This picture was taken as we were leaving Bainbridge Island last year. As your heading to the ferry terminal from downtown you will come across a small somewhat old fashioned gas station. If you venture into the gas station you will find a few old oil company signs. The man who was in this area at the time I was taking pictures asked me if I liked the old signs. At the time I wasn’t really sure if he was being friendly or condescending. I just gave him a reply of yea and moved on. My feeling at the time was that maybe he wasn’t keen on people coming in and taking pictures. I very well could be wrong and I of course didn’t stick around to find out. At the time I was also kind of in a rush to get back to catch the ferry to Seattle.
While there has been much debate about the true worthiness of alternative fuels. I honestly don’t think any sane person who doesn’t have an agenda could argue that having alternatives in place is long overdue. As a nation we should be ashamed that we are no longer innovative and advancing. One of the biggest examples of this is the fact that we are still driving vehicles that run fossil fuels. Viable solutions to lower our dependency on oil exist. The issue is implementing the alternatives. In many cases you can put to use alternatives without having to make large compromises. Yet most people are boneheaded and don’t understand this. It is truly sad that ecofriendly fuel methods from a hundred years ago have not been improved upon and put to use. What is more aggravating is the fact that our nation is still not putting waste products to good use.
While I’m not sure what blend of BioDiesel is being stored in the tank above. It could be argued that anything that contains less oil is a good thing. What amazes me and aggravates me at the same time is that a 20% blend could be labeled BioDiesel. I’ll include a link below that should help explain that a little more. Just keep in mind that there can be different levels of ecofriendly when it comes to alternative fuel sources. Not everything that states BioDiesel is 100% pure vegetable oil or other natural product being recycled. I’d assume with the Got Soy label on the tank above that this was pure veg. I didn’t inquire about this so I can’t say for sure. You could always call the number and ask yourself. 206-523-3900 for those in the Seattle area.
Last year ( November 26 , 2007 ) The State Journal Register did an article on a Illinois College student who was taking BioDiesel very seriously. Jason Miles has a Volkswagen Jetta he runs on used cooking oil. There was something very telling about the general attitude in our culture within the story. It seemed Jason almost had to beg restaurants for the chance to use their used cooking oil. You would think these establishments would be more than happy to give away this waste product to a reliable entity that would put it to use. Granted I’m not sure what arrangements these places currently have with waste haulers who take the waste product off their hands now. But you would think that giving cooking oil waste to a good cause would be a wise marketing decision. This could be promoted as a way to show the restaurant cares about being ecofriendly.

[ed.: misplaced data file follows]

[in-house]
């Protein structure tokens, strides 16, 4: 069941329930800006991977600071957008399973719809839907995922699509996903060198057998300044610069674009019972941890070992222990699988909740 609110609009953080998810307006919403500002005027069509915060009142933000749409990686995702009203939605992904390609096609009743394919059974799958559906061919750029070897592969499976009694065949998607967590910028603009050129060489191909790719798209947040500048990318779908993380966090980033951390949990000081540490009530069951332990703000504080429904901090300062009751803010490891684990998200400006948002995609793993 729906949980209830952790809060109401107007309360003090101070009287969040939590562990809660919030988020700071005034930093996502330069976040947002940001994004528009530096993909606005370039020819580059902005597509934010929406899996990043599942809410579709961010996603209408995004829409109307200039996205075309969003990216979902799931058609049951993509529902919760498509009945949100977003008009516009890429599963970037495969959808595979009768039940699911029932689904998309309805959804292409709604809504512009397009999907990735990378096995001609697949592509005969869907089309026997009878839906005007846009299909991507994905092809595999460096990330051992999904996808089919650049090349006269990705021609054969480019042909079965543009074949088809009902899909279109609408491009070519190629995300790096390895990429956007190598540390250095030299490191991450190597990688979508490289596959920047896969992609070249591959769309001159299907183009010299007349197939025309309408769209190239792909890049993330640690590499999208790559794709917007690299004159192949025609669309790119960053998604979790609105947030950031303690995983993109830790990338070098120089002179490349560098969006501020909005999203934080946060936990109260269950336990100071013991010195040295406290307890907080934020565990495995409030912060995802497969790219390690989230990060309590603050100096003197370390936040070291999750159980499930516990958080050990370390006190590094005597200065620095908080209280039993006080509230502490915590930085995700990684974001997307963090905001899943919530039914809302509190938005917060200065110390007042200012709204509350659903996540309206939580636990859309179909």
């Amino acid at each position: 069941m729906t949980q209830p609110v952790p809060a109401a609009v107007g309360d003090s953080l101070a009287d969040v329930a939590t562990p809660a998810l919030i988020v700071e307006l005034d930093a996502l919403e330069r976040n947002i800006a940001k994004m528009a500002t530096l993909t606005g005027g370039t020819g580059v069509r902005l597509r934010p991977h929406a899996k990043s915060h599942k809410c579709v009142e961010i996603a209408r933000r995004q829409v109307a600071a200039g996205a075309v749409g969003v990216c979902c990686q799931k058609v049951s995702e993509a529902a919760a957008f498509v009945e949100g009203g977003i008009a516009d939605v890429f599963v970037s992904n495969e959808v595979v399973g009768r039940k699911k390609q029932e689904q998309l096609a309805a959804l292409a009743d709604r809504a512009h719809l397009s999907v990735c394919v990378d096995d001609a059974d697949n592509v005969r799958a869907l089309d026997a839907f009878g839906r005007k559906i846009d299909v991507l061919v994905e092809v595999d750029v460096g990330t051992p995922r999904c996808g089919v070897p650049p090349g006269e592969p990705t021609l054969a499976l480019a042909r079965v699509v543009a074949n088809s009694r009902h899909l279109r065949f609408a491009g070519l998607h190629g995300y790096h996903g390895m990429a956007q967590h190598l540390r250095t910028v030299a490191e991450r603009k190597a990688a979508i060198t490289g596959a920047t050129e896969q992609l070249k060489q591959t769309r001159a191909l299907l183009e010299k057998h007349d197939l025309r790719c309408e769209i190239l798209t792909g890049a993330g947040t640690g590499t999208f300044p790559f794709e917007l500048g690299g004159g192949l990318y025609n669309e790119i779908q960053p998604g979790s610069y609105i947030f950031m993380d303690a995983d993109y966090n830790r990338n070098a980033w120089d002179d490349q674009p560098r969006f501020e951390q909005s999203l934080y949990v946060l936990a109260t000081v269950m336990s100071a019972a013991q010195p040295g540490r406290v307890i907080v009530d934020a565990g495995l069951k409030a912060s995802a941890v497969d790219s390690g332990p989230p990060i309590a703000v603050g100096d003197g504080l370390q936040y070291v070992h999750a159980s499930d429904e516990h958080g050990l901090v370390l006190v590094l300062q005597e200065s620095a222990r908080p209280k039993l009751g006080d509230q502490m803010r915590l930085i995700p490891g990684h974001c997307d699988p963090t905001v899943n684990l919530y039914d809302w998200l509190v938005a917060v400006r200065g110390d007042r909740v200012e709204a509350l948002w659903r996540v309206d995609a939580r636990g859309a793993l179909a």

Even though gas prices could easily reach $4 a gallon this summer. I don’t think even that will be enough to have people start considering and looking for alternatives. There are many things in the way of these greener sources being put to use. The fact that the automobile industry has no real incentive to produce vehicles to run ecofriendly fuels, consumer education and availability. If you show consumers that they don’t have to give up what they think they will to go green. Then these consumers are more likely to make purchases that will benefit everyone. The unfortunate truth is innovation in the United States has been a stagnant concept for awhile now. Those that wish to do things differently and lead by example are ridiculed and made fun off. But many of these people should be listened to and those that can afford to should follow their example. I’d have no problems buying a diesel that could be converted to run on veg if I had the money to make the vehicle purchase as long as I had a reliable source for fuel. That last part is what stops many people from taking the step of making a change. Several traditional gas stations in my area sell BioDiesel. However from what I’ve seen this is only a 20% blend. I’d rather have a source that is closer to the 100% veg.
That link is the State Journal Register article reprinted in a sister newspaper. SJR is horrible about keeping online material available. They archive it and demand you pay to access it.